❝…In an interview with the CEO of “a big data intelligence company” called Dstillery…The CEO told public radio program Marketplace something astounding: his company had sucked up the mobile device ID’s from the phones of Iowa caucus-goers to match them with their online profiles.
“We watched each of the caucus locations for each party and we collected mobile device ID’s,” Dstillery CEO Tom Phillips said. “It’s a combination of data from the phone and data from other digital devices…”
❝What really happened is that Dstillery gets information from people’s phones via ad networks. When you open an app or look at a browser page, there’s a very fast auction that happens where different advertisers bid to get to show you an ad. Their bid is based on how valuable they think you are, and to decide that, your phone sends them information about you, including, in many cases, an identifying code (that they’ve built a profile around) and your location information, down to your latitude and longitude.
Yes, for the vast majority of people, ad networks are doing far more information collection about them than the NSA – but they don’t explicitly link it to their names…
❝So on the night of the Iowa caucus, Dstillery flagged all the auctions that took place on phones in latitudes and longitudes near caucus locations. It wound up spotting 16,000 devices on caucus night, as those people had granted location privileges to the apps or devices that served them ads. It captured those mobile ID’s and then looked up the characteristics associated with those IDs in order to make observations about the kind of people that went to Republican caucus locations (young parents) versus Democrat caucus locations. It drilled down farther (e.g., ‘people who like NASCAR voted for Trump and Clinton’) by looking at which candidate won at a particular caucus location…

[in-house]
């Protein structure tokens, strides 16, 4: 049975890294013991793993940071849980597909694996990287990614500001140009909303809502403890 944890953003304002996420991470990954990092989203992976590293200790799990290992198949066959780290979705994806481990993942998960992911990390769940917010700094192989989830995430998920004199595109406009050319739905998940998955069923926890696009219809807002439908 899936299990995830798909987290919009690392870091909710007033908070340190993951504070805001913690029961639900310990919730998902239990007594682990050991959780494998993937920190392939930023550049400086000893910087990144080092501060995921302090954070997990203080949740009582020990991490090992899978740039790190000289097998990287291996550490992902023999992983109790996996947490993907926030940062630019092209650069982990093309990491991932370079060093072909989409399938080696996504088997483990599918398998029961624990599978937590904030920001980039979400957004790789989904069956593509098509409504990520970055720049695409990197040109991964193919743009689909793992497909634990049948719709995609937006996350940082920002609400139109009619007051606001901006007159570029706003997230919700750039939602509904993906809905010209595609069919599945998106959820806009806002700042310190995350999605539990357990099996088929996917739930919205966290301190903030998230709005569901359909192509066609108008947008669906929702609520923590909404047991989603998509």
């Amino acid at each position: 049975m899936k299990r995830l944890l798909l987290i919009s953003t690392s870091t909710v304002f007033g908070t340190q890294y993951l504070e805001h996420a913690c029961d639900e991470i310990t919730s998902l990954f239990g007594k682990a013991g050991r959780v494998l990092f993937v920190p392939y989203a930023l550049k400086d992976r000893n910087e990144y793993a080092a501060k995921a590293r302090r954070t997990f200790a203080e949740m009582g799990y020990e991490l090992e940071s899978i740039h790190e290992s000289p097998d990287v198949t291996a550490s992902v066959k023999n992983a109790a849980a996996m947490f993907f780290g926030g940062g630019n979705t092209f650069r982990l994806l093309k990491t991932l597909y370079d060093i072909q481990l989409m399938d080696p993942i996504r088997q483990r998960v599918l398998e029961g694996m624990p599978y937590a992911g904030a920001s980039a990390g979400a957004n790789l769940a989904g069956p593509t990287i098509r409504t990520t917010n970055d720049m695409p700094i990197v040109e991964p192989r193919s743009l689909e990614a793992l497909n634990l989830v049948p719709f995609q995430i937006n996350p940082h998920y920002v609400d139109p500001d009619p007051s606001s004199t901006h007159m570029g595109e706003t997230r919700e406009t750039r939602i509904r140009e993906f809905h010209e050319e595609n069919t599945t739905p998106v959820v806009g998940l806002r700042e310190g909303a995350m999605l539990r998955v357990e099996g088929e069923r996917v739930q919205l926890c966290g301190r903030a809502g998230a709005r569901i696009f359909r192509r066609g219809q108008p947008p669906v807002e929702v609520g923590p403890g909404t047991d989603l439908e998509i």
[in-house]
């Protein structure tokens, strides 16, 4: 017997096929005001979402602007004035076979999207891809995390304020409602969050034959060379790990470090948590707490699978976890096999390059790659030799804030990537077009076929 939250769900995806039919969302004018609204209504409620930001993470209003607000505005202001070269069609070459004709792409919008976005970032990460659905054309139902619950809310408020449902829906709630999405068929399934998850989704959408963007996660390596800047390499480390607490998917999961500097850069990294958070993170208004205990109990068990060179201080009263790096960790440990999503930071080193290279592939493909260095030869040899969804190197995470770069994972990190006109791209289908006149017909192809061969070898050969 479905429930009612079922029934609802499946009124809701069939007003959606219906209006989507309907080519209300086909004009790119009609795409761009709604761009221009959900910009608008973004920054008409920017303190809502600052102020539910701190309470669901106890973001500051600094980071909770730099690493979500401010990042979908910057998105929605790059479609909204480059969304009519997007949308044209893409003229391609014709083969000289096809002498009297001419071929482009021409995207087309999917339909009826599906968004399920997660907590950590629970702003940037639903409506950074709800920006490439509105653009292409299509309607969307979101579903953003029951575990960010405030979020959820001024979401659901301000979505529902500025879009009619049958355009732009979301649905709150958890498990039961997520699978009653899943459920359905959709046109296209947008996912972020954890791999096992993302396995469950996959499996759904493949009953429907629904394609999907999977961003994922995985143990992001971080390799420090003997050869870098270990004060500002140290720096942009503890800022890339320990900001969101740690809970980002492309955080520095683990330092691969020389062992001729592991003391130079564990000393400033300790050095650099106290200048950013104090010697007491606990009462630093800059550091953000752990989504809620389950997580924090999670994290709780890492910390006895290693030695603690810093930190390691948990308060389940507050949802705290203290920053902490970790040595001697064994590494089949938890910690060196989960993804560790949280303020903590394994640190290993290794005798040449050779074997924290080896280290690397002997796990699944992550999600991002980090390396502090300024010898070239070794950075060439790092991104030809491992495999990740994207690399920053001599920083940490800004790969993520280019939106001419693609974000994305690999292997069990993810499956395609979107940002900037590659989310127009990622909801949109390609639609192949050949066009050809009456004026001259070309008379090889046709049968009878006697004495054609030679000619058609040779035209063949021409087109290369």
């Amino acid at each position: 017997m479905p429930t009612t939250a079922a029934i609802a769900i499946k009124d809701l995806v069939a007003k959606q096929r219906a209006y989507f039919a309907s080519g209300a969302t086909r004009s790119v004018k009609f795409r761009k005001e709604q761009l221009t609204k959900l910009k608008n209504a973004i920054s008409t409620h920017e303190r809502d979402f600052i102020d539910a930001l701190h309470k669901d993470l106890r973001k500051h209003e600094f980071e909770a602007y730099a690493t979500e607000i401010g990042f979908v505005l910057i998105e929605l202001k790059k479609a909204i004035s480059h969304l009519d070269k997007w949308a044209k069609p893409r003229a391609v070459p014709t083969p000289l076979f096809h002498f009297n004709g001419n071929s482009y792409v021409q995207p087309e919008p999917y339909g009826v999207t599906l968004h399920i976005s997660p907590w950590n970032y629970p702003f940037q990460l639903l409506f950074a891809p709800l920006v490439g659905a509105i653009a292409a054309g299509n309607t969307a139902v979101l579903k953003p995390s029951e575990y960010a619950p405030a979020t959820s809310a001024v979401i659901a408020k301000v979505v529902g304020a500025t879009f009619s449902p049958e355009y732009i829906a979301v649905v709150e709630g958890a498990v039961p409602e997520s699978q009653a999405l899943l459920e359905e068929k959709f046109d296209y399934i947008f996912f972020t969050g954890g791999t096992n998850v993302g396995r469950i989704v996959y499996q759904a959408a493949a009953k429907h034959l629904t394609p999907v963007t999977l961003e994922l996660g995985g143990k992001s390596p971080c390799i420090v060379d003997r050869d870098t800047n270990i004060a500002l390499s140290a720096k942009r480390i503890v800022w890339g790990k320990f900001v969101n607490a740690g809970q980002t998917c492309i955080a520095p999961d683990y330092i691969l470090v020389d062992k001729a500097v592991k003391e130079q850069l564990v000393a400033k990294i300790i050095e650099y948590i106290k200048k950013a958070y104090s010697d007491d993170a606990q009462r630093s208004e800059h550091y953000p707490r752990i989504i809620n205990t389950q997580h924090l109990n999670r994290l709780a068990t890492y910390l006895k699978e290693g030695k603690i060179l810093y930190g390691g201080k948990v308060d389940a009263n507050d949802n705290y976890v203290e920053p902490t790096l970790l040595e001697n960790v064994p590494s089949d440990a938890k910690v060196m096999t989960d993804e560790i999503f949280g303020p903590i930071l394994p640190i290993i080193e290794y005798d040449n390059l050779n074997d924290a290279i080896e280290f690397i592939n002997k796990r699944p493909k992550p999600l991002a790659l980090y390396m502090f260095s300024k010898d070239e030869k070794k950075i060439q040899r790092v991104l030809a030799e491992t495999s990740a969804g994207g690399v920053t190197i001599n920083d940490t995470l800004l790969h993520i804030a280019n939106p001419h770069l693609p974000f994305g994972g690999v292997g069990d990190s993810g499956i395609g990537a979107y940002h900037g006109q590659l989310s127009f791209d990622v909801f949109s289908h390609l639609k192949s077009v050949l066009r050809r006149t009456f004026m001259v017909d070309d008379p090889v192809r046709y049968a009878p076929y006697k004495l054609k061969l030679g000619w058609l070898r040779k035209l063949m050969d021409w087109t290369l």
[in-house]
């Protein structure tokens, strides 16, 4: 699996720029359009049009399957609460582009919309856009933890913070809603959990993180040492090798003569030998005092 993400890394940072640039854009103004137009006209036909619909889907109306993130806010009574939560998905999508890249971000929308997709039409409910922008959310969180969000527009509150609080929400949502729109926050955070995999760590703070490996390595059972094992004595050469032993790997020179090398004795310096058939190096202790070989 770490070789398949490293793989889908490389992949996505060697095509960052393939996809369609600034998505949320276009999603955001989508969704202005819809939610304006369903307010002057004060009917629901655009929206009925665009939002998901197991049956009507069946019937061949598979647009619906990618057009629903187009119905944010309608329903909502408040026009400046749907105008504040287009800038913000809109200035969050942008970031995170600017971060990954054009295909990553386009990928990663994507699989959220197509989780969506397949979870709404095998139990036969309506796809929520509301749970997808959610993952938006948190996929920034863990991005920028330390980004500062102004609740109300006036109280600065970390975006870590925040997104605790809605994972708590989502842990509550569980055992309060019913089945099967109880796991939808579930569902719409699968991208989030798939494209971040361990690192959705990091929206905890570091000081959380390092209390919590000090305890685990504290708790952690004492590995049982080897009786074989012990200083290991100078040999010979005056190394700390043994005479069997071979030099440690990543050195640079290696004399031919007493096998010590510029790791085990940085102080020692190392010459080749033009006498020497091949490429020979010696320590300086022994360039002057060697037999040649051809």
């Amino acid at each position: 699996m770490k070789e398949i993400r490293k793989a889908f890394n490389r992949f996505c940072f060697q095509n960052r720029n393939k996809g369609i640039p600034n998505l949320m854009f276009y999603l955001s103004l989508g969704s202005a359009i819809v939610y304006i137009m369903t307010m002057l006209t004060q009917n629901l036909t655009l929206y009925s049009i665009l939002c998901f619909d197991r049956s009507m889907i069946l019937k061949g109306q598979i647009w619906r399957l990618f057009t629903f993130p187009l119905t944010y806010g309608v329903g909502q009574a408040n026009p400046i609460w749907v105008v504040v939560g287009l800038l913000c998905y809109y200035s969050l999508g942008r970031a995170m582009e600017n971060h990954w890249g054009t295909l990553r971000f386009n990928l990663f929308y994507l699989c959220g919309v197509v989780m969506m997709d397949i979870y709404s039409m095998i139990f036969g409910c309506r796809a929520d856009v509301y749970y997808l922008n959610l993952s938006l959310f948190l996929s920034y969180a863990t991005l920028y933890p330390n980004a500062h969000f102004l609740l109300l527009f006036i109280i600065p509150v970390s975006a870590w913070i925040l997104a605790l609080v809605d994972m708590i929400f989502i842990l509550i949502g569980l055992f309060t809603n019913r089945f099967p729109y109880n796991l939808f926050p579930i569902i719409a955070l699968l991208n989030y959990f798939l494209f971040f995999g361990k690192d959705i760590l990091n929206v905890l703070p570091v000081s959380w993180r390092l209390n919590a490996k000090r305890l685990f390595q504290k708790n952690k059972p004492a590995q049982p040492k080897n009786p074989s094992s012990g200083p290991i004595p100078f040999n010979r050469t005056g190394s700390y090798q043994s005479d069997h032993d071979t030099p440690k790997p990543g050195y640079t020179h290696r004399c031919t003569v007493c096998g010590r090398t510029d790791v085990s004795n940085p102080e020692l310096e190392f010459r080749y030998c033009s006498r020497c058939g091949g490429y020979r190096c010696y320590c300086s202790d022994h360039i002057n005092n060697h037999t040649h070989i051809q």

❝One thing that isn’t in the data is personal identifiable information. The data and system are completely anonymous. We have no idea, for example, what your name is. All we see are behaviors and everything we do is based on analyzing those behaviors writ-large…
I guess that makes me feel a little better. Erm.
❝Dstillery: This application is an extension of what we do every day in our core business. Our entire mission as a company is to find the right consumer at the right time with the right message. We had to do some special setup and analysis due to the caucus dynamics, but this sort of experiment – seeing things in the data that no one else has before – is our bread and butter.
Warms the cockles of your heart, right? American entrepreneurs showing the way for the NSA.
If you’re using an iPad or iPhone, iOS operating system, go to SETTINGS > PRIVACY > ADVERTISING > turn on LIMIT AD TRACKING if it’s off.
Every little bit helps. We dump all cookies every day to start the day. We have location tracking turned off for just about everything – and specify that it’s on only when the app is in use. Only apps like MAPS, WEATHER.
Rep. Eric Cantor (R-Va.) generated the kind of buzz other politicians covet when he launched his bid to help rebrand the Republican Party last spring. Television crews and reporters wedged themselves among the crowd of party faithful to cover the National Council for a New America’s first event at a packed pizza parlor in an Arlington, Va., strip mall. The resulting coverage dominated cable news chatter for the next week. Sarah Palin and Mitt Romney were also on board.